The Plough and the Kalashnikov: Ethiopia After the Election

Ethiopia has gone to the polls in what is, Prime Minister Abiy claims, the first free and fair election in the country's history. The immediate post-election period offers a window to put right many of its ills.
Published 24 June 2021

'The population is being moved out of here, and here,' pointed out the UN officer on a map of Ethiopia's northernmost Tigray region.

'Western Tigray is being extensively depopulated,' he said tapping the location of the now 'ghost-town' of Humera, once an important regional agricultural centre. As the last Ethiopian city south of the border with Eritrea and Sudan, it is considered a strategic gateway to Sudan. 'What we are seeing,' he notes, 'is that Tigrayans are being “encouraged” to abandon their homes and lands in large areas of the southern part of eastern Tigray as well. What we hear repeatedly,' he adds in echoes of the former Yugoslavia, 'is the need to “clean the bloodlines” of Tigray.'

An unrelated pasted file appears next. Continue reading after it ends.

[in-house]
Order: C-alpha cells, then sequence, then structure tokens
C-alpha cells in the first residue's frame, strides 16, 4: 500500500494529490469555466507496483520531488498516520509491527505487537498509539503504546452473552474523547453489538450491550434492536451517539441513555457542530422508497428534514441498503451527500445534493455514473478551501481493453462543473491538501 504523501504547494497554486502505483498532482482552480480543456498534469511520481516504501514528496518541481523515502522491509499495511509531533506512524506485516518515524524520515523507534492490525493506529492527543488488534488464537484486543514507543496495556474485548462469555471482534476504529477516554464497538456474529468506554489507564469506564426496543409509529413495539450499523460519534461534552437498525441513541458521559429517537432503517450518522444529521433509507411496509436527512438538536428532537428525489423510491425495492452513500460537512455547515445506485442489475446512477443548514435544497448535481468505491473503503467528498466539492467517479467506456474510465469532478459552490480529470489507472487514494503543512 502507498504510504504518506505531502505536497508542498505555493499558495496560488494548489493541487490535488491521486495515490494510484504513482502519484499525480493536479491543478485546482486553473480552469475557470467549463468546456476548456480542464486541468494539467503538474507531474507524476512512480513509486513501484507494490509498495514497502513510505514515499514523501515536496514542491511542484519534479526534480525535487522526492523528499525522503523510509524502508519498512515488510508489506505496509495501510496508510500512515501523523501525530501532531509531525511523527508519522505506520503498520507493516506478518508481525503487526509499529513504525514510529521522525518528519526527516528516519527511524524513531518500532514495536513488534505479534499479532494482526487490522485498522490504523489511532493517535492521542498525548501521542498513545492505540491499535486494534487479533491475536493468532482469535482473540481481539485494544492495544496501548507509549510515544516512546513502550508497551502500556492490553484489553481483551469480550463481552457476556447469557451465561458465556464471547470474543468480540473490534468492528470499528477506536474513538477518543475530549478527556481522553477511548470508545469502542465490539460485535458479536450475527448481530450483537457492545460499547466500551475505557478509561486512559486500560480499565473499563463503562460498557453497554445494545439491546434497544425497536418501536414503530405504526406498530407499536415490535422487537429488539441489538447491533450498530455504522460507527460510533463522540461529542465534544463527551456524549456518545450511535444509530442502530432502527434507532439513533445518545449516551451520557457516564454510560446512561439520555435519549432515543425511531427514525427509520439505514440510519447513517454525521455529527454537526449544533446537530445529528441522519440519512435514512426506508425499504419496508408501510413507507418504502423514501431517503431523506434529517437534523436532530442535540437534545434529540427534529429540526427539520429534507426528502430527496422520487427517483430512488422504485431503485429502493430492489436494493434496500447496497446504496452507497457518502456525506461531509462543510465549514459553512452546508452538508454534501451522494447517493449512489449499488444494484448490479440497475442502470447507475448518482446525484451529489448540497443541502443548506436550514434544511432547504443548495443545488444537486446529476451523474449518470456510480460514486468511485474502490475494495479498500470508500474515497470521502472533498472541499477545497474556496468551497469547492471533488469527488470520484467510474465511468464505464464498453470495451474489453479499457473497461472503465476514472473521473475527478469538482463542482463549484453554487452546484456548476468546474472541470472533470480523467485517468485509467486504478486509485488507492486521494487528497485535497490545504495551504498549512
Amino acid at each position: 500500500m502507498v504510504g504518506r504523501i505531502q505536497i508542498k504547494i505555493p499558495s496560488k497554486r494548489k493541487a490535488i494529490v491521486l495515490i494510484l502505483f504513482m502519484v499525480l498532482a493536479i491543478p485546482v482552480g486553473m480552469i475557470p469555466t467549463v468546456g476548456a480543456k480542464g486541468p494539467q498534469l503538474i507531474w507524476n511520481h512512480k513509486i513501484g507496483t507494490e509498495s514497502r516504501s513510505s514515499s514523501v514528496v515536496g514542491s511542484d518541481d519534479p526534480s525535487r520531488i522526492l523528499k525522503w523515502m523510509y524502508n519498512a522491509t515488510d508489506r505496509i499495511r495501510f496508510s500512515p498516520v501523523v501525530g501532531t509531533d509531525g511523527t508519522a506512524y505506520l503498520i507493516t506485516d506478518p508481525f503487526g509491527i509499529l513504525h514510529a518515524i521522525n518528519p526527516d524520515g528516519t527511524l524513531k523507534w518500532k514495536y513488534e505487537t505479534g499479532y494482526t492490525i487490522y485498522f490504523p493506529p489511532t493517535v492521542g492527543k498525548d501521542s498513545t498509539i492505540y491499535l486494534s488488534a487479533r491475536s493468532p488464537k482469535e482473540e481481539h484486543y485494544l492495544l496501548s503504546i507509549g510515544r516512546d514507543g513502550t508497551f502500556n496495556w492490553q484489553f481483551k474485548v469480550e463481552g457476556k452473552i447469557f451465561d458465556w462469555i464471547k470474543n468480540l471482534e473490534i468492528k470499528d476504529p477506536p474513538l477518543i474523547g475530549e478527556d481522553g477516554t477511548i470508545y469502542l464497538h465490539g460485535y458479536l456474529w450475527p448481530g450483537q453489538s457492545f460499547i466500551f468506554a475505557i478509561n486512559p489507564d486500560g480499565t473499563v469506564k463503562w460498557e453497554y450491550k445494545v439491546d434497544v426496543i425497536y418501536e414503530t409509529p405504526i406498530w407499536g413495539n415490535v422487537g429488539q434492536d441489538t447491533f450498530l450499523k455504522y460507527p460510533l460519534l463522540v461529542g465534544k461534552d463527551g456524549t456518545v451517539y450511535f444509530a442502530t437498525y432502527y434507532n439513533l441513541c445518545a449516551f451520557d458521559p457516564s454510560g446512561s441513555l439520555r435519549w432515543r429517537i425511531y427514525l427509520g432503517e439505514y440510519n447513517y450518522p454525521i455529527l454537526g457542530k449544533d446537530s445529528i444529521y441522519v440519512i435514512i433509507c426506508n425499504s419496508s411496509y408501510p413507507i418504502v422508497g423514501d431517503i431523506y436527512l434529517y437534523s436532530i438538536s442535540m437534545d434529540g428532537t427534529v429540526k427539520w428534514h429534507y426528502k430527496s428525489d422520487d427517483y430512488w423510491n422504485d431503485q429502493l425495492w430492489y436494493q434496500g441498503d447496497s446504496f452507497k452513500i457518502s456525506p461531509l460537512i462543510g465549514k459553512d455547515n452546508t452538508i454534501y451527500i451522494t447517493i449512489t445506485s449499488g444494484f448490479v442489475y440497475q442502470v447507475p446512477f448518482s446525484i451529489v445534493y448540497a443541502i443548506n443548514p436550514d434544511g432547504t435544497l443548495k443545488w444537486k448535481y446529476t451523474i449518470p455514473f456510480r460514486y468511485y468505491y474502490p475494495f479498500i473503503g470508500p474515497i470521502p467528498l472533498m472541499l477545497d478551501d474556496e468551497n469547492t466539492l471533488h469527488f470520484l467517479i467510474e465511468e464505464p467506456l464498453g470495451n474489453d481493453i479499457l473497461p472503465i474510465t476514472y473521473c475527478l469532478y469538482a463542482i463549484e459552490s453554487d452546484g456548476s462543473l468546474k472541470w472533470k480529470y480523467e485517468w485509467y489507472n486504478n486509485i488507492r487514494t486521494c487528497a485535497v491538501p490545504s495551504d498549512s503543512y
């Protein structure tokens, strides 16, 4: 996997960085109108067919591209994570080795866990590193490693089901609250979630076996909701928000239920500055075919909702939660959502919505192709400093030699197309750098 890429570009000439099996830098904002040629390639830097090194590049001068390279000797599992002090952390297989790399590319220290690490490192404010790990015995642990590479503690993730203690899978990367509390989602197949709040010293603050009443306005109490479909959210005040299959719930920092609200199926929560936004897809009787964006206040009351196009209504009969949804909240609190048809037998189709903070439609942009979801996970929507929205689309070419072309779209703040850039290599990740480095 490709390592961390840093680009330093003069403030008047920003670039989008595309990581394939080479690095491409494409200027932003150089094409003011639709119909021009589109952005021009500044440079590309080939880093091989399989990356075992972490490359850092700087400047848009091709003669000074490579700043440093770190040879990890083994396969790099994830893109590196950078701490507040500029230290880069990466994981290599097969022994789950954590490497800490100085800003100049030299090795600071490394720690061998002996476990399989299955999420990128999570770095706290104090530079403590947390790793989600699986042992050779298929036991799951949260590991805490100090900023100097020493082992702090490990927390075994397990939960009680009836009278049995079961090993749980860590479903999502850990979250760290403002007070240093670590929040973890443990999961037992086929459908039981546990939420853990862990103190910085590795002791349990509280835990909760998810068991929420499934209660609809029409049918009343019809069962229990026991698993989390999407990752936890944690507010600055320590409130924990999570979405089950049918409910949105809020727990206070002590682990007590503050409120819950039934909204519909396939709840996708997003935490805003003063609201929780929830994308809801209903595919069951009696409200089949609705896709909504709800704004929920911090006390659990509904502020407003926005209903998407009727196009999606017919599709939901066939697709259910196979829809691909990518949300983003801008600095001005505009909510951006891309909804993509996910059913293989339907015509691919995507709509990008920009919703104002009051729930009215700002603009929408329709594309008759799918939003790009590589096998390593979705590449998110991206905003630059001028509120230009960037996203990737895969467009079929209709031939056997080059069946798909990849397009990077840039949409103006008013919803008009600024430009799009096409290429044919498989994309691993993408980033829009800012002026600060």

Ethiopia hosted a much-delayed general election on 21 June 2021 in the midst not only of Covid-19, but an ongoing civil war in Tigray, instability in the Oromiya and Amhara regions and continuing frictions with its neighbours, notably Sudan. The event reminds that while elections can be an important component to ending conflict, they are only a means to an end and cannot bring peace and prosperity on their own.

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